You did the right thing by confronting your wife about her emotional affair. And your wife certainly did the right thing by telling you about the feelings she had for him, and making a commitment not to see him or talk to him again. She also did the right thing by calling you to tell you that he showed up unexpectedly at work. But her attitude about privacy in marriage (hiding email and communication on a social networking site) and taking separate vacations raises a huge red flag. Why wouldn't she want you to know about her personal correspondence? Does she have something to hide? Is she still communicating with her co-worker or a new male friend behind your back? And why would she want to spend her most enjoyable moments apart from you?
Those who have had affairs almost always want to be trusted. They usually don't like to be held accountable by making their lives transparent. But it is transparency that makes them trustworthy. Without it, trust is never regained.
As you've read in some of my posted Q&A columns, I believe that we can trust our spouse to avoid an affair under some conditions, and cannot trust them under other conditions. Of course, those conditions vary from person to person, but one condition that makes most people very vulnerable to an affair is the feeling of romantic love for someone other than their spouse. And unless a person understands how romantic love is created, they are usually blind-sided when they experience it.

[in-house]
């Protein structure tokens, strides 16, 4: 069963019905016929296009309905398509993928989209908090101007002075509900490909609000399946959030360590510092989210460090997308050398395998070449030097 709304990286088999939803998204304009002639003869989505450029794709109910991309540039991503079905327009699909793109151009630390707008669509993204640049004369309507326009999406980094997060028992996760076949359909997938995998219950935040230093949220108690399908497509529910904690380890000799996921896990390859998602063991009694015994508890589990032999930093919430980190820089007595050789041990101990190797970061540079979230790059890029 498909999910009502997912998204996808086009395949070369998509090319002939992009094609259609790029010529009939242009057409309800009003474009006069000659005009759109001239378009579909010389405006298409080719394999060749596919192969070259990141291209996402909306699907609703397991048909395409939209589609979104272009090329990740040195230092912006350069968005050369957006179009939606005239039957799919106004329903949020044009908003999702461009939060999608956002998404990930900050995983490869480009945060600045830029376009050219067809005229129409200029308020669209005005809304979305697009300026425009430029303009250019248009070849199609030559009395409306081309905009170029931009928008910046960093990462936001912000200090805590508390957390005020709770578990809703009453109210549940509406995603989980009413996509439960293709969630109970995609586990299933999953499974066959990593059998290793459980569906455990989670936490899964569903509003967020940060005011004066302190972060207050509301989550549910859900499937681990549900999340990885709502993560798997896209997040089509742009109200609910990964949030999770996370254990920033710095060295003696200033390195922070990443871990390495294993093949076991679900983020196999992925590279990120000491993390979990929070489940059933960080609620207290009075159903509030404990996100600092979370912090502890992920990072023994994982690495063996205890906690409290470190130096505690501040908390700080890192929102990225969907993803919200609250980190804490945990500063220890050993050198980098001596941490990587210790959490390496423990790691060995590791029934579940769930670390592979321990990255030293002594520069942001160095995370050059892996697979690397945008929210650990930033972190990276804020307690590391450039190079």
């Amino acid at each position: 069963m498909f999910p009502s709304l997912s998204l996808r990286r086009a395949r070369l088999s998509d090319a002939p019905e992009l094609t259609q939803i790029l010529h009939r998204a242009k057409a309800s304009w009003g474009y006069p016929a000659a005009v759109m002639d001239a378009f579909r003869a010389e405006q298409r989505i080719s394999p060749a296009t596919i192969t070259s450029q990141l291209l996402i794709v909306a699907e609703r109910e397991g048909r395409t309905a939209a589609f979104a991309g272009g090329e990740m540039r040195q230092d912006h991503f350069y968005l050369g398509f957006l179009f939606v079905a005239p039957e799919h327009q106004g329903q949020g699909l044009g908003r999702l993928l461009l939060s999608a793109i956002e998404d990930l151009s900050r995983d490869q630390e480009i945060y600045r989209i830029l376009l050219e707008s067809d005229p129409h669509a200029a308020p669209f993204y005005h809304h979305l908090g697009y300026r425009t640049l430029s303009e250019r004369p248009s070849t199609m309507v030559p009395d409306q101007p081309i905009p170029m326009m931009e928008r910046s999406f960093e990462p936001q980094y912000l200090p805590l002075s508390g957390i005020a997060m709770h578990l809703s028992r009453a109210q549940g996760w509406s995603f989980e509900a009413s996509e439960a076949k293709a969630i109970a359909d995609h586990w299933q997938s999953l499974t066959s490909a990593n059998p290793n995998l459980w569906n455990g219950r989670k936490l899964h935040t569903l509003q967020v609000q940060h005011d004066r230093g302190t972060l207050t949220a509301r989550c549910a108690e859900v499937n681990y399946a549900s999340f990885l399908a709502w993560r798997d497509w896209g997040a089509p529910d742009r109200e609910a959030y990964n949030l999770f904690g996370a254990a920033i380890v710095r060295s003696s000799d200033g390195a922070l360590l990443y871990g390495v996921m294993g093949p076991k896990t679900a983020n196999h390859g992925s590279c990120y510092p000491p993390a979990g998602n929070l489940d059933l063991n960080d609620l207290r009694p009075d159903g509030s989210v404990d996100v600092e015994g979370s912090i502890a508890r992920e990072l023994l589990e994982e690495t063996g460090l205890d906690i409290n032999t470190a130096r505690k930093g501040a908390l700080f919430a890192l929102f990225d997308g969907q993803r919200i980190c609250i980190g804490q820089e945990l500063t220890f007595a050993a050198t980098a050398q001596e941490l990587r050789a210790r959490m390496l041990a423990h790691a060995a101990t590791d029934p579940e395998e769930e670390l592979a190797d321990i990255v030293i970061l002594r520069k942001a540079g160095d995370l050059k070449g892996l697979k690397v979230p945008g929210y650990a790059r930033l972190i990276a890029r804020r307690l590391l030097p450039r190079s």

Your wife's relationship with her co-worker probably began with ordinary conversation about work-related issues that developed into intimate conversation when they talked about their personal problems. It was probably very innocent at first, because neither understood that they were making massive deposits into each other's Love Banks. But before long, those deposits triggered intense feelings of love that they communicated to each other, and the rest is history.
What happened to your wife, happens thousands of times every day to husbands and wives who feel they should be able to have friends of the opposite sex. They don't see the danger of falling in love when their intimate emotional needs are met outside of marriage. They usually understand that sex is off limits. But they rarely see intimate conversation (communication of emotional reactions and personal problems) as the first step to an affair. If enough Love Bank deposits are made to trigger romantic love, then our instincts to meet the intimate emotional needs of affection and sexual fulfillment become almost irresistible. Your wife has said that her affair was just emotional, but you can be sure that if you had not discovered it and she had not put an end to it, it would have become sexual as well.
Your wife is undoubtedly now comparing you to her friend, and finding you wanting. You're not as much fun, not as interesting, not as easy to talk to. That's partly because she's not in love with you anymore. Her primary motive to remain married to you is probably her concern for your two children. And she's right to be concerned. A divorce would be a disaster for them. She has decided to stay married to you for their sake, even though it means she must leave her soulmate behind. But she doesn't understand how important it will be for your children, and for each of you, to restore her love for you - for you to be her soulmate. And she doesn't understand how her love for you can be restored.